When I came out of the aquarium, there were hundreds of police standing waiting – no, not for me. There was a global concert taking place – Live Earth. There were still tickets for sale, but as the only performer I had heard of was Sarah Brightman, I didn’t go. I then went and sat on a newspaper, on a seat down by the river (well, it had been raining), and watched the boats go by. I am always amazed at how busy the river is. It never stops. There was an enormous container ship that went by, and then 6 barges tied together, as well as other barges that I’m sure are moments from sinking. I don’t know if it’s an optical illusion, but it always looks like the boat is below the surface of the water, and only surface tension is keeping it afloat. I chose a much more robust boat to cross the river – the ferry! I then had a new experience, and got the bus home. I had realised that there is a bus from the Bund to my flat, so I decided to jump on the No. 42 and try it out. It took 45 minutes to do the trip, but I had a seat, it was air-conditioned, and I could see where we were going, mind you, there was loads of traffic. The metro is quicker, but much more crowded, and costs 3 Yuan, instead of the 2 Yuan of the bus (20p instead of 12p).

It makes the sky-scrapers look small
6 barges tied together

It’s hot again today – 32 degrees, and I’m sitting on the balcony with the sweat gathering at my elbows and behind my knees – I think I’ll go and hide indoors with the air-conditioner!

Tuesday, July 03, 2007

Dumplings and Mah Jong

Phew, it’s gotten hot here! I spent all weekend hiding from the heat. It’s reached 36 degrees (- that’s 97 degrees in old money), but the humidity is only at 94%. Yes, the rains have stayed away so far, but they are forecast for the next few days. That will make things even more unpleasant. All I can say is thank heavens for air conditioning!!! Needless to say, I have done very little sight-seeing this week, although I was thinking about the aquarium – so that I could jump in with the fishes!!!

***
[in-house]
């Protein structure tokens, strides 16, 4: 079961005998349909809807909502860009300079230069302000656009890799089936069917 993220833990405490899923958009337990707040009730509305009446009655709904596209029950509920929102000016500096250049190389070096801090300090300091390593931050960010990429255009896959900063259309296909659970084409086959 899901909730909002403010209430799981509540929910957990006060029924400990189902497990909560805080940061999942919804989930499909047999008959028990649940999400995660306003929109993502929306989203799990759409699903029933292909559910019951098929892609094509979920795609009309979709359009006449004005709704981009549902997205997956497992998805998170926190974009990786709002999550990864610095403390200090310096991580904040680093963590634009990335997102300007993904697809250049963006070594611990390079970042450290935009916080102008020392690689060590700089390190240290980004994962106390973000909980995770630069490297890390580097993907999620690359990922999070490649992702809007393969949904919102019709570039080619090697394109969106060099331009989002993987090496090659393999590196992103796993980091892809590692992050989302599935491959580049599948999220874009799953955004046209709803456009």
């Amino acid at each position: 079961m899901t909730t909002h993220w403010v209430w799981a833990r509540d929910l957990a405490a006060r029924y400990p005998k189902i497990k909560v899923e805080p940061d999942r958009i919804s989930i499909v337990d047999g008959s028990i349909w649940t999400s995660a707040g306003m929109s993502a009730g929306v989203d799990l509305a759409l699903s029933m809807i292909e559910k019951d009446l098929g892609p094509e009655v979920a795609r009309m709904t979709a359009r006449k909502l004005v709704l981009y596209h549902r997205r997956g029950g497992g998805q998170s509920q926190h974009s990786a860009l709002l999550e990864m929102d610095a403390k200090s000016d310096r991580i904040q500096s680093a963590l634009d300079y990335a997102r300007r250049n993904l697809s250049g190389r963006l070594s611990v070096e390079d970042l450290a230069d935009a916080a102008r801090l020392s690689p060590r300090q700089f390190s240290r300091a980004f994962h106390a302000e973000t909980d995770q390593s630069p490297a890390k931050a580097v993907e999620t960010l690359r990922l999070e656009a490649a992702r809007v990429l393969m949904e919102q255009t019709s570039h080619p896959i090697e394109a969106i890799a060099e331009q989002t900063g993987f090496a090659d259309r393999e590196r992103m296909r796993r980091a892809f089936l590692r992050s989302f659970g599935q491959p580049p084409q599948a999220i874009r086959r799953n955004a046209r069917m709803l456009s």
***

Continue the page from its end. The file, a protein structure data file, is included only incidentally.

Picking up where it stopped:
The temperature increase seems to have encouraged the mosquitoes too. I’ve been woken up a couple of nights with a mossie whispering in my ear …….bzzzzzzz. Luckily I have my revenge. I invested 2 pounds in a battery-powered tennis bat – except instead of strings it has wires, which are live. Great for swatting flies – they just atomise!! So if you hear of a woman in Shanghai practising her back-hand at 3 o’clock in the morning – it’s me, and I’m after a mossie. I had thought that being on the 18th floor would help protect me from the mossies, but I've discovered that they are really bright - they take the lift!!! i had to share the lift with a few the other week. They wouldn't say which floor they wanted out on, so I made sure they all got out before they reached mine!!

Anyone for tennis???

The other Saturday, I had some of my work-mates come round to play mah jong and t
each me how to make Chinese dumplings. We had a great afternoon playing (and yes, I lost all my money!), and then had fun making dumplings. I think we got carried away, as my freezer is now filled with enough dumplings to feed me for a week. They are good though! I still have to work on my dumpling-making skills, but I’m sure I’ll find a volunteer or two when I return to Scotland.

The dumpling Masterclass

The dumpling production department

Big excitement – they have re-opened the bridge near work, which saves about 2 minutes from my commute. Mind you, I’ve had quite a few taxis taking the bridge, even before it was re-opened. There were concrete blocks all across the road to stop cars using it – no problem, you just drive the car up the kerb across the bridge using the pavement, back down the kerb and away you go! Life is has its moments of adventure here in Shanghai.